Now there are three grounds on which people love; of the love of lifeless objects we do not use the word ‘friendship'; for it is not mutual love, nor is there a wishing of good to the other (for it would surely be ridiculous to wish wine well; if one wishes anything for it, it is that it may keep, so that one may have it oneself); but to a friend we say we ought to wish what is good for his sake. But to those who thus wish good we ascribe only goodwill, if the wish is not reciprocated; goodwill when it is reciprocal being friendship. Or must we add ‘when it is recognized’? For many people have goodwill to those whom they have not seen but judge to be good or useful; and one of these might return this feeling. These people seem to bear goodwill to each other; but how could one call them friends when they do not know their mutual feelings? To be friends, then, the must be mutually recognized as bearing goodwill and wishing well to each other for one of the aforesaid reasons.

That makes me think of several things. First, to wish good for other people, you should know them beneath the surface. It’s easy to say that I wish my friends to be happy, but knowing the specific things they consider pleasurable or good means I can share good experiences, find good gifts, or help people grow.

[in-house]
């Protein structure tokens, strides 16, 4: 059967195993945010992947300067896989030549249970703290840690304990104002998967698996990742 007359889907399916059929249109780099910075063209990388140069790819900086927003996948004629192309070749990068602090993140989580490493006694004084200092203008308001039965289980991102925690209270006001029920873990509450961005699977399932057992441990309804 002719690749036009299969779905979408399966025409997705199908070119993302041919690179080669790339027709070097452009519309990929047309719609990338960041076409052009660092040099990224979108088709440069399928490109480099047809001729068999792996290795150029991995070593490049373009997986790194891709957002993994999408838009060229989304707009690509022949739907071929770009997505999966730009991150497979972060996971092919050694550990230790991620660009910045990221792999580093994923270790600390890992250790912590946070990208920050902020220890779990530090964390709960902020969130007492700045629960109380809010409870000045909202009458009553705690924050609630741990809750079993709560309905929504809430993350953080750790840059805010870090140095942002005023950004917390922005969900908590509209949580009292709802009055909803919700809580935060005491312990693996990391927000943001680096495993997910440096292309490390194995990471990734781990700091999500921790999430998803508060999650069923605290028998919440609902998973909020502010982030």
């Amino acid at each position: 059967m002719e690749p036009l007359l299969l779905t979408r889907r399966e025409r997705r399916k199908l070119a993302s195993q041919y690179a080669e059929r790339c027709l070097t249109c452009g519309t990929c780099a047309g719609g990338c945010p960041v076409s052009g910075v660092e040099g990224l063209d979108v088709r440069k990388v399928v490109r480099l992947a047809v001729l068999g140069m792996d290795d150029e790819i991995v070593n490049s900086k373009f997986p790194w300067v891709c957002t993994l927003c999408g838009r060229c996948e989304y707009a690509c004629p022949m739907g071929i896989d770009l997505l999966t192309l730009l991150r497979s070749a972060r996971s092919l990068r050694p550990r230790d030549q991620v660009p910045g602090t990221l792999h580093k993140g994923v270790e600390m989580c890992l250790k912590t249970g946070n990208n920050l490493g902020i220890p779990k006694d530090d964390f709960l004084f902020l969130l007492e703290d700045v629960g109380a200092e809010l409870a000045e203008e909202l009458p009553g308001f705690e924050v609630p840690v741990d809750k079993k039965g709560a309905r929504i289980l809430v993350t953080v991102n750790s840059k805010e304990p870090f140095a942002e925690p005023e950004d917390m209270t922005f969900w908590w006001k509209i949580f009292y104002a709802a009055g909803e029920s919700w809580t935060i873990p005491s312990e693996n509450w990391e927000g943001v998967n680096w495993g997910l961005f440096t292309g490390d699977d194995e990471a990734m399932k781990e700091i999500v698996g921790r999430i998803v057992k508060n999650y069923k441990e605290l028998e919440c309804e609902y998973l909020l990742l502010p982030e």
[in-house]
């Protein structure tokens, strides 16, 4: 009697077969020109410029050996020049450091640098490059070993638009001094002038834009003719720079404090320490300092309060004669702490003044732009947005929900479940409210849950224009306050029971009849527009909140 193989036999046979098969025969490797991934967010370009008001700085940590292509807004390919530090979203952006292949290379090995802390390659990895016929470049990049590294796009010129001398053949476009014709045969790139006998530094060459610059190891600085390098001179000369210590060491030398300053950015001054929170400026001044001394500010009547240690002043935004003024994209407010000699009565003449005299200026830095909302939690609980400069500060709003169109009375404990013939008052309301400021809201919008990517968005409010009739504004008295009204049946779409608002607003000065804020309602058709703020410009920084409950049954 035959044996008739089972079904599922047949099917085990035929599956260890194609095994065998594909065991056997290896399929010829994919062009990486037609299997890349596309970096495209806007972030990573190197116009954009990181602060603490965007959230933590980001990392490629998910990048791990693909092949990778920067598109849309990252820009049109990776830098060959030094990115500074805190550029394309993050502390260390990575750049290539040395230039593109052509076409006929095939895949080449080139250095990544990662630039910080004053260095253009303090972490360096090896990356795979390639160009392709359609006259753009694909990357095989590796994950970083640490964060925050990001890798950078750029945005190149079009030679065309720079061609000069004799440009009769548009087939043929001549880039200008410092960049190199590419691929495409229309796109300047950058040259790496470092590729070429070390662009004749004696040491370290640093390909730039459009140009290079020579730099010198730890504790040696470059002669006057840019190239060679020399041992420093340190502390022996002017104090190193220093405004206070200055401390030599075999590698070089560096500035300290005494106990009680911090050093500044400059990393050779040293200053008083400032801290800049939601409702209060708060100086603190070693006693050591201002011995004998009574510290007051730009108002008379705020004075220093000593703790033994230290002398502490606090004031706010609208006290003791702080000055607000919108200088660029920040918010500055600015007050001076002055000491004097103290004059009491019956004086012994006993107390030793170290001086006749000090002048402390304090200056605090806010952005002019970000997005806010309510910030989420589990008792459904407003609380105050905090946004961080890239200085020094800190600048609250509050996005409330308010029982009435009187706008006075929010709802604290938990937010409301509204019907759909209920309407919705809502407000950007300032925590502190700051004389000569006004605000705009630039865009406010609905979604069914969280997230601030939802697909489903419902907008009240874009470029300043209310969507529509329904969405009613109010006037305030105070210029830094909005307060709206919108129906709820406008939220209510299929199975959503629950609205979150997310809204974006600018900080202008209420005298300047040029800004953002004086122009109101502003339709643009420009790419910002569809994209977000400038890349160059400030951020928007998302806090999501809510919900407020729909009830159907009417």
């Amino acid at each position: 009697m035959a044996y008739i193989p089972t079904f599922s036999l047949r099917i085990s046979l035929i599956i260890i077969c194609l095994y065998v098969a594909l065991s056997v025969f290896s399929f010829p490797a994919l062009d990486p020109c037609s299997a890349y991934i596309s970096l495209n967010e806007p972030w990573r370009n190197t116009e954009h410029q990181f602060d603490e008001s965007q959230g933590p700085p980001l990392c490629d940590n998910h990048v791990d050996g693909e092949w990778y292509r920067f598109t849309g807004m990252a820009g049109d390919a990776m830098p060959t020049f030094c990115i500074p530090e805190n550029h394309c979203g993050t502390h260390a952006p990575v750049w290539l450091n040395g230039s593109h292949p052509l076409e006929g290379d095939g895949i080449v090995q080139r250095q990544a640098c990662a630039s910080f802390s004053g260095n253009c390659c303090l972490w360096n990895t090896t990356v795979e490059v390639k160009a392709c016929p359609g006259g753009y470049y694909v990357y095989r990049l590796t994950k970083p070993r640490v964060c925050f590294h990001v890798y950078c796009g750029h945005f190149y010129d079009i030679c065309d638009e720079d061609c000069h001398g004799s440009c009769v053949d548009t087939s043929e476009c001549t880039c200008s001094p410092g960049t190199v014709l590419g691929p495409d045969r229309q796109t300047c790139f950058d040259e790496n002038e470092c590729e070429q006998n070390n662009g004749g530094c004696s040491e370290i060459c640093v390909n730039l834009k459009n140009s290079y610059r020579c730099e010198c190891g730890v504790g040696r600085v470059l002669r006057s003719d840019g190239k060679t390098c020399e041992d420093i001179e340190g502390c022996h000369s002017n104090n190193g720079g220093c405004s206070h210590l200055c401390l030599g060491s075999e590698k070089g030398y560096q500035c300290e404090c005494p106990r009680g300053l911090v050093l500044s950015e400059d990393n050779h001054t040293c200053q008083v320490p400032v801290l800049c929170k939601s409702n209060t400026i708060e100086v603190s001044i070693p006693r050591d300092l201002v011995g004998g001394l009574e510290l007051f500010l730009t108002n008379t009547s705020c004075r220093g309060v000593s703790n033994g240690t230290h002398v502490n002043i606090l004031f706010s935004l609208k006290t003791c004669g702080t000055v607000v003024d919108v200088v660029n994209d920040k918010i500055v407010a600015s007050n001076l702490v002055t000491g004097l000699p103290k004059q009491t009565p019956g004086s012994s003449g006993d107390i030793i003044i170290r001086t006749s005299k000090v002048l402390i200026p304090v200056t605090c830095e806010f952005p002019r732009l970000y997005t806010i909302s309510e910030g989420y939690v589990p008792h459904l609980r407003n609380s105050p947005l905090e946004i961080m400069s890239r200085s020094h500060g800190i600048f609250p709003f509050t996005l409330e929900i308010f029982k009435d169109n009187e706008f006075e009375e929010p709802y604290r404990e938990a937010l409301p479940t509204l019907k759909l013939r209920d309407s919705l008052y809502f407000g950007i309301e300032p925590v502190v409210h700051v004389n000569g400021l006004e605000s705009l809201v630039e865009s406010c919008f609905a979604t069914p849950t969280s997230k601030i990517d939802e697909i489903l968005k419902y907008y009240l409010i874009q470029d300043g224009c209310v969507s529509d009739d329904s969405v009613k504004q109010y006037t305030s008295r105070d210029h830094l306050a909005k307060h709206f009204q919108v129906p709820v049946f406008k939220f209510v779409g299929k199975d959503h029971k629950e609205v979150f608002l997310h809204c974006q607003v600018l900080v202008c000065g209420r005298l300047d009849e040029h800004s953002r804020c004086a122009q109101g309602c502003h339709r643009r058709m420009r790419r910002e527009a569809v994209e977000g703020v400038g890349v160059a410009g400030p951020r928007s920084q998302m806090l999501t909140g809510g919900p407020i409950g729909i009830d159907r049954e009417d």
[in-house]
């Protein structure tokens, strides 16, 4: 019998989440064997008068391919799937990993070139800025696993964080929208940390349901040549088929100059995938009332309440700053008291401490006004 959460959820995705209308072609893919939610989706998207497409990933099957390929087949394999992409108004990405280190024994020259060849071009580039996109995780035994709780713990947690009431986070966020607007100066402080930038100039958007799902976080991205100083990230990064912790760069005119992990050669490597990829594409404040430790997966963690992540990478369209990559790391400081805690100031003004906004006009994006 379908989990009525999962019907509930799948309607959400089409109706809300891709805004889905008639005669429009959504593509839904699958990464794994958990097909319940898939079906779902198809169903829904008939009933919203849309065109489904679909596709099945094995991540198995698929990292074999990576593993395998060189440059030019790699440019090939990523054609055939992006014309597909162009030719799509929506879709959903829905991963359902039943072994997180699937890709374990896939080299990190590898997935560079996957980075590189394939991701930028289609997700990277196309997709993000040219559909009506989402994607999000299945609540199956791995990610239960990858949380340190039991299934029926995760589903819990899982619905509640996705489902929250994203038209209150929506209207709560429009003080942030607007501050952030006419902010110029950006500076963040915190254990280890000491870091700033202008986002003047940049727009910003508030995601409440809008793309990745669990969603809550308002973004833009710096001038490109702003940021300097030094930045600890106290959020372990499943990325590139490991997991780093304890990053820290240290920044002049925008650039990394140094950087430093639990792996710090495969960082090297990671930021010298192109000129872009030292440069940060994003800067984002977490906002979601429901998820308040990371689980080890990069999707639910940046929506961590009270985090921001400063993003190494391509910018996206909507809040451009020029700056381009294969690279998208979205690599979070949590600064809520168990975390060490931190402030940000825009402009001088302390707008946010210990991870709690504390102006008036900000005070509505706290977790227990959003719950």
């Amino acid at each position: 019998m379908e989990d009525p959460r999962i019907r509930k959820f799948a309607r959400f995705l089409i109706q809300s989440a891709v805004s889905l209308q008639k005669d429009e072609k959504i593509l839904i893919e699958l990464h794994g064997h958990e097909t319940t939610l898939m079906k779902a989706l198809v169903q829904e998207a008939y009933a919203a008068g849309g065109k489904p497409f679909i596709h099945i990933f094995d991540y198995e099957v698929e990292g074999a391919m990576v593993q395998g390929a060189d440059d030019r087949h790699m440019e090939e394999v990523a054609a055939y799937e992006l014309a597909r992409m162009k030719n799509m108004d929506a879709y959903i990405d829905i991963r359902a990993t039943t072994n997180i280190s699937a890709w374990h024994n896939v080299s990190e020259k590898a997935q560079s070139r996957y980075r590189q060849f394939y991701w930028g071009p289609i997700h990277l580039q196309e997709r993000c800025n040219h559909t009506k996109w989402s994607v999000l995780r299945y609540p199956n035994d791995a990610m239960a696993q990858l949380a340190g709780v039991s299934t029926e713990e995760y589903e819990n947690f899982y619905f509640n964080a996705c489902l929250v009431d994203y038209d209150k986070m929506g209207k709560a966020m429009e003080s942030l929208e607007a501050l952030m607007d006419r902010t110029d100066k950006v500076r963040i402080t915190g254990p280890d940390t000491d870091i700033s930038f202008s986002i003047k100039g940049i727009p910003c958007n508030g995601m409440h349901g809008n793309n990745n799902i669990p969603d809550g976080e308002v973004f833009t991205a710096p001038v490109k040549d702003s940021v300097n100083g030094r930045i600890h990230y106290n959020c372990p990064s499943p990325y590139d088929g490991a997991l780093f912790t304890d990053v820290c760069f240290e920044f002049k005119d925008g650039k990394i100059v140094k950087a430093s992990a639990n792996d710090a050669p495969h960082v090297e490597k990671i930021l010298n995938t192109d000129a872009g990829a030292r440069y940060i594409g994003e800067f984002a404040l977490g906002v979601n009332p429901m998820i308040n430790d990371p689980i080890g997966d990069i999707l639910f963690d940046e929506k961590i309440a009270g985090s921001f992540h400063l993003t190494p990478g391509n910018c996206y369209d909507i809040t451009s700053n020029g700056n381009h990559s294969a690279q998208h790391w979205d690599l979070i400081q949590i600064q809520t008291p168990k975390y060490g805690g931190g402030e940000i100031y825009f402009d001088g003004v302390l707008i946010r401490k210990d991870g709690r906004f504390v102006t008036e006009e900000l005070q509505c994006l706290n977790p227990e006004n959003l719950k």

I’m probably an outlier in terms of writing and making it easy for people to get to know me through my interests. If I’m going to get to know other people, then I’m going to need to take the initiative and reach out, maybe slowly getting a sense of a person over time. I can get better at this by also, say, compiling notes on people’s expressed preferences. (Yes, I’m a geek.)

Second, friendship is reciprocal. I can feel goodwill towards many people, such as the people I’ve gotten to know through blogs. Some may even feel goodwill for me back, without my knowing. Friendship, I think, is when we both know it and that mutual understanding influences our actions.

I think that people are rather better at caring about me than I am at caring about them. This doesn’t mean I don’t care about other people as much. It means that I think other people are more thoughtful and are better at making a connection, and that there’s plenty of room for me to learn. Add to that the occasional asymmetry of knowledge and it can be a little awkward, but I’m getting better at getting past the awkward bit and just focusing on getting to know people more.